Archaeologists from the Israel Antiquities Authority announced on Sunday that they have uncovered a Roman-era church mosaic floor.
The site, originally discovered in the 1980s, is found along the Israel National Trail outside the central Israeli town of Shoham.
The ancient church mosaic floor features colorful flower designs, which archaeologists believe were inspired by local flora.
“It’s quite feasible that the mosaic artisan sat here and was inspired by the anemones flowering all around him,” said Yair Amitzur, an IAA archaeologist.
“When we first came to the site, the mosaic was covered over with earth and weeds. Over the last month, we have been uncovering and cleaning up the site together with the local community. We are working here among a carpet of flowering anemones,” Amitzur said.
Anan Azab, director of the IAA’s central district, said the site was likely settled before or during the Iron Age.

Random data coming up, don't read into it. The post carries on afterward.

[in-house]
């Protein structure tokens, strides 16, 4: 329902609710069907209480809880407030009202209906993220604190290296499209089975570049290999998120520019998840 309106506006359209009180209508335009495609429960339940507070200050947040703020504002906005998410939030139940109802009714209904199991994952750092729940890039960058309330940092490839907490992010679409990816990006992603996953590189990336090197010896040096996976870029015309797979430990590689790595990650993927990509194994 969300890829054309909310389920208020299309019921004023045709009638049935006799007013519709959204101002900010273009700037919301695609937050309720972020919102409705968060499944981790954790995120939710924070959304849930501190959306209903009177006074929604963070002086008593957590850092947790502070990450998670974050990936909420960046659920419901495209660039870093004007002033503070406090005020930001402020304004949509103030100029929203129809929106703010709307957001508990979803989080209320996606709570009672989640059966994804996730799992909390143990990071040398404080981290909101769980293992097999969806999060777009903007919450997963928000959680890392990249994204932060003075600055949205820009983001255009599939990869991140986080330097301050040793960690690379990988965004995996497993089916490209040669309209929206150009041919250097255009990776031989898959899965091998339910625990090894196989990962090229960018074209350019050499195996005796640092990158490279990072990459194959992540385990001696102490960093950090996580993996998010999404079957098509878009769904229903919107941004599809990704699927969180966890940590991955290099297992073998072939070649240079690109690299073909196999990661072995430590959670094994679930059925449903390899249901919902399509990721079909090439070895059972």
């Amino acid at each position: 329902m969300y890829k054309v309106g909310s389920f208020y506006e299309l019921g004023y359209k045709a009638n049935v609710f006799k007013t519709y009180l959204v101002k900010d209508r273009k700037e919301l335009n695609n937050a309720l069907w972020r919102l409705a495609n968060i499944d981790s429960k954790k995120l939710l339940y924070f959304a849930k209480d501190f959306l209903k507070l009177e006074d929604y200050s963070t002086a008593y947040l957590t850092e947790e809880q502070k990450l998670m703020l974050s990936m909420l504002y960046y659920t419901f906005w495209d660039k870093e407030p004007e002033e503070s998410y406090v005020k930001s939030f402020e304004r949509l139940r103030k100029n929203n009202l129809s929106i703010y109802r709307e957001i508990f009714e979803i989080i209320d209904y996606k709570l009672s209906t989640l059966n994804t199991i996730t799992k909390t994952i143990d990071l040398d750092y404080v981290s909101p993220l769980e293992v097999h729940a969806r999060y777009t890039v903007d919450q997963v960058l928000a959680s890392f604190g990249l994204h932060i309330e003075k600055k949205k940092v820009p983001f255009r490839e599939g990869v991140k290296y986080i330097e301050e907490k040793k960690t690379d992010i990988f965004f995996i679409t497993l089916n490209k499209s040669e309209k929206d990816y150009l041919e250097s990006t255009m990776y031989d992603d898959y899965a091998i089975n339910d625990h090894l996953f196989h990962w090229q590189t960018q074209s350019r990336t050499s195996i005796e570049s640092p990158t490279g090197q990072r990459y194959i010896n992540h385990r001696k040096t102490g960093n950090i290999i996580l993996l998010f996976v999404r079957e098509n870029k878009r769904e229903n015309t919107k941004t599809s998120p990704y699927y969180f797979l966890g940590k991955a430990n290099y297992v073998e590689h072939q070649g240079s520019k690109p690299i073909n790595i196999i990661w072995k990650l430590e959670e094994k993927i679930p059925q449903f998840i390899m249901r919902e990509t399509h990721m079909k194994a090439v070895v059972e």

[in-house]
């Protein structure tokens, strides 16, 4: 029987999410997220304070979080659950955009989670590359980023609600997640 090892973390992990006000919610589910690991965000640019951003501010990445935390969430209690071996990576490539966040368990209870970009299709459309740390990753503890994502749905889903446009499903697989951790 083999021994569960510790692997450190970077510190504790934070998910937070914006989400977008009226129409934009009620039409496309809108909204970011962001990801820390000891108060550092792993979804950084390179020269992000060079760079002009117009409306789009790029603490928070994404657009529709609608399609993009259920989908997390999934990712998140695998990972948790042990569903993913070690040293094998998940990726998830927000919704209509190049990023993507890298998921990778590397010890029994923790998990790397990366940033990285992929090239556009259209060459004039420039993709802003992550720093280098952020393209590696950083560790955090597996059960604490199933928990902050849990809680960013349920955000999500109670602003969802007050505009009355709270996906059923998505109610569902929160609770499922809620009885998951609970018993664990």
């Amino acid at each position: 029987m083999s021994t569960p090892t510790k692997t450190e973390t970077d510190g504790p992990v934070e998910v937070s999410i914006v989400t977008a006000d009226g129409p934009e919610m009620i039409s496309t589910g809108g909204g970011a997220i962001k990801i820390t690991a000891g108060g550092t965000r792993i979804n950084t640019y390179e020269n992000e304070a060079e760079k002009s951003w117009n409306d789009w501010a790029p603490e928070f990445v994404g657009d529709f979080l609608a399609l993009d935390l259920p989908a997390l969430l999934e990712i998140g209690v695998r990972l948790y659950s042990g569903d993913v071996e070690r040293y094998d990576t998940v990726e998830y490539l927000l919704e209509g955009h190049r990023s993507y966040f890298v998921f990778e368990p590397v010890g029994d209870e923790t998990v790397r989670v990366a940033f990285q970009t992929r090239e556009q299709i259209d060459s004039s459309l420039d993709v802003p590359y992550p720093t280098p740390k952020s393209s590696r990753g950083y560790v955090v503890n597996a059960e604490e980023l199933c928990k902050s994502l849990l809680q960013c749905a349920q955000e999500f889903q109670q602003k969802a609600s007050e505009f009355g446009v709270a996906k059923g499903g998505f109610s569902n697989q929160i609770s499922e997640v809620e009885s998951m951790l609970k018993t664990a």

“It seems that the site was settled from the Iron Age or earlier, possibly as early as the Chalcolithic period, and down to the Islamic period,” said Azab.
Shoham Mayor Eitan Petrigo welcomed the news.
“The new site is located in the heart of the Shoham High-Park Logistic Center, and I have no doubt that it will be a center of attraction for the local residents and for visitors,” he said.
The mayor thanked archaeologists and the local students who volunteered to work on the project.
“I am grateful to the Israel Antiquities Authority for the initiative to uncover this fascinating site, and I thank the local pupils who participated in the project,” Petrigo said.
While Israel, the Holy Land, is tiny in size, it is rich in history. Consequently, there are many historically important archaeological sites concentrated in this tiny sliver of land on the eastern coast of the Mediterranean Sea.
The All Israel News Staff is a team of journalists in Israel.